Methodist University students Mlandvo Maphalala (left) and Gabby Moyo (right) relax during their yoga session at the University's Still Point room.

In the midst of the hustle and bustle on Methodist University’s campus, sometimes, you just need a place of relaxation and peace – a place to “get away” for a few moments.

In the midst of the hustle and bustle on Methodist University’s campus, sometimes, you just need a place of relaxation and peace – a place to “get away” for a few moments.

But there’s a chance you don’t know about a perfect spot of bliss that’s right here on campus. Now, the secret is out: Still Point is one of MU’s hidden gems.

Located at Chris’ House – across the road from the Cape Fear Commons as you head to the lower athletic fields/golf course – Still Point is a dedicated, neutral, sacred space available for prayer, meditation and relaxation. The space is open 7 a.m. – midnight to the campus community and can’t be reserved.

“Whether you’ve had a tough day, you have a hard decision to make or you simply don’t want to be distracted, this is the place for you,” said Rev. Kelli Taylor, vice president of mission integration and student well-being and chaplain at MU. “There’s not a lot of places like this on campus. I think having this space is important and this space is for you, students.”

While not many students are aware of the space yet, there a few who have found Still Point to be a quaint escape from the rest of campus.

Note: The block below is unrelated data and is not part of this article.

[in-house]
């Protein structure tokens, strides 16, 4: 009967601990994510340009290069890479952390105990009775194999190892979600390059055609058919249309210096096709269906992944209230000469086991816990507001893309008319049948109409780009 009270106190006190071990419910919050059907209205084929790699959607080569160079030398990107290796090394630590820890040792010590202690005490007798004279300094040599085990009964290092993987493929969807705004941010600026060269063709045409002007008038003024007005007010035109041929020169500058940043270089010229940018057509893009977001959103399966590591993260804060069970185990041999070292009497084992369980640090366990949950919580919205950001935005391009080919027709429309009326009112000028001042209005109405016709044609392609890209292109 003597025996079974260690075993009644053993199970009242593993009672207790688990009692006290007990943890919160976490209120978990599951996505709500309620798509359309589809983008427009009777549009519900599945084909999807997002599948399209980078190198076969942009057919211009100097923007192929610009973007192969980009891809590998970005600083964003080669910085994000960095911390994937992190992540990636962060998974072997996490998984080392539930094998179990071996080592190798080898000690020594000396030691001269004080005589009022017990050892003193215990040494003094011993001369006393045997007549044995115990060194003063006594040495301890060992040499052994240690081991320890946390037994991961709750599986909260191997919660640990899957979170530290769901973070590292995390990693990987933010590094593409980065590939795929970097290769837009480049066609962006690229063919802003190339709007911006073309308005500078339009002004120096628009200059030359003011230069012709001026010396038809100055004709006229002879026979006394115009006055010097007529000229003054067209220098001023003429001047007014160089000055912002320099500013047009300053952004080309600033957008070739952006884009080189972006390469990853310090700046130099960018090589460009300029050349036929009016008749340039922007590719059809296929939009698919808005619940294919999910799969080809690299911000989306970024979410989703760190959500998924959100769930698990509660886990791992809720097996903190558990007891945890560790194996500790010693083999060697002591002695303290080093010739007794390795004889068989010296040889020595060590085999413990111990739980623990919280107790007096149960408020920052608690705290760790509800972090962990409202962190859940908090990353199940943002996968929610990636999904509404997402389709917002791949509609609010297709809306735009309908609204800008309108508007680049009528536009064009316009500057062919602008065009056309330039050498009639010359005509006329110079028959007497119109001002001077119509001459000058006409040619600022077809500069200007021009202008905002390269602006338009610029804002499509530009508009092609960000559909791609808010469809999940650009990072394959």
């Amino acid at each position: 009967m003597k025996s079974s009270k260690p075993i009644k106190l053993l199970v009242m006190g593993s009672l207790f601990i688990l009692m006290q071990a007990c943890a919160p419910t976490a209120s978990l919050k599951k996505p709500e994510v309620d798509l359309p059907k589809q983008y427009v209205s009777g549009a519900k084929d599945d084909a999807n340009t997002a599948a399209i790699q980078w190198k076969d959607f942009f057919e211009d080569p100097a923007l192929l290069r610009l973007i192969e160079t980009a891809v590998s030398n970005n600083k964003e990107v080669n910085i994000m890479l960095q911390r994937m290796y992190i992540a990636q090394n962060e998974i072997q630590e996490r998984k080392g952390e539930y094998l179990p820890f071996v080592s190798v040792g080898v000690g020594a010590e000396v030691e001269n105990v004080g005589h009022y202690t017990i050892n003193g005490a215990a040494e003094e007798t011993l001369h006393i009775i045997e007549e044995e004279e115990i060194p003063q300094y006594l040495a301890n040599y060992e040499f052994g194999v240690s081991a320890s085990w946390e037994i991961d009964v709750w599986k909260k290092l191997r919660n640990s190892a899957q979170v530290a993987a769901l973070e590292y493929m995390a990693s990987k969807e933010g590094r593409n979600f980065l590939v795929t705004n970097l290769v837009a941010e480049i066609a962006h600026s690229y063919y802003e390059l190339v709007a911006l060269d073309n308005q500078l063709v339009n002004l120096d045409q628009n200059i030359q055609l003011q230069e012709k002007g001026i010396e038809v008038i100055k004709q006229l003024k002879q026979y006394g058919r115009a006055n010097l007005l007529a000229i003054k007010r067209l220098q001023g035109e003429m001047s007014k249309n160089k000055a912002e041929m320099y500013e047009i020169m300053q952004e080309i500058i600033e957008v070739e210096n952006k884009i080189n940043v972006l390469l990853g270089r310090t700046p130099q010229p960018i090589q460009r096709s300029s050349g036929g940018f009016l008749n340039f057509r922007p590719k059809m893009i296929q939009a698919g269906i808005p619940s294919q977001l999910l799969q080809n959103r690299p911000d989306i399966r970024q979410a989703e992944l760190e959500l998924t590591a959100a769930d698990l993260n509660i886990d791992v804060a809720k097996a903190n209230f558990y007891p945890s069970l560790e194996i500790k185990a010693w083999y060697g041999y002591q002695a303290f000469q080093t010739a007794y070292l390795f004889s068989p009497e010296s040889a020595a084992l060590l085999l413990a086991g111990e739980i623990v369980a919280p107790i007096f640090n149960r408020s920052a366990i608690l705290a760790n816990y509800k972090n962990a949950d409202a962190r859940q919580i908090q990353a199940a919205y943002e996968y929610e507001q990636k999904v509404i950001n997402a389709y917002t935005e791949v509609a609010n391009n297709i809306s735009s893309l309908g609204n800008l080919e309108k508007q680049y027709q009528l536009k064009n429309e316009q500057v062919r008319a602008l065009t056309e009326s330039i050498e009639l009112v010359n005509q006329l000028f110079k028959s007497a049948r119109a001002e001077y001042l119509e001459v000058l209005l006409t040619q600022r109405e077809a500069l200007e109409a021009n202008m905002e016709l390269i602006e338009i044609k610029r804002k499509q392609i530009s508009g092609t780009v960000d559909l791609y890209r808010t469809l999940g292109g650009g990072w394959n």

“There are times when I need a moment to myself in a place that is quiet, safe and comfortable,” said senior Karma Choki, a Nursing major. “Still Point is exactly that place. It’s a getaway within the campus, and everyone should use the space more.”

Although the space can be used as a place of rest, it’s also available to anyone who needs a private space for religious practices. Still Point offers a variety of features including a shoe rack, washing bowl, prayer rugs, storage space, singing bowl, kneeling pillows, furniture, towels, and a wudu for washing.

“As a practicing Muslim, finding a space to pray in between class times is difficult,” said sophomore Iqbal Ismaciil, a Nursing major. “The Still Point room allows me to have a space where I can go without being worried about missing any of my daily prayers. I am grateful for it and I highly recommend other students to take advantage of the quietness it provides.”

Part of the reason Still Point flies under the radar is the fact it has only been around for a few years. The section of Chris’ House that now holds Still Point used to be a hangout area for the Student Activities Committee, which included couches and a student-run coffee shop. Once many of the student activities moved to the center of campus near Berns Student Center, the room transitioned to a place for campus ministry events.

During the 2016-17 academic year, MU saw an influx of 45-50 Muslim students from Saudi Arabia. When they approached Taylor about a place to pray that was devoid of any religious symbols, the University didn’t waste any time.

By the fall of 2017, the University opened Still Point in Chris’ House. Thanks to Dr. Rakesh Gupta, now chair of the MU Board of Trustees, and the Cumberland Community Foundation, many of the additions you see today were added to the room.

“The [Muslim] students were appreciative of the effort. They really met us halfway without either of us feeling like we compromised in what we believe,” Taylor said. “It sparked a lot of conversations that needed to happen. This was one of the conversations that helped spark the name change within our department from Campus Ministry and Interfaith Initiatives to Religious Life.”

For more information about Religious Life and other sacred spaces around campus, visit here.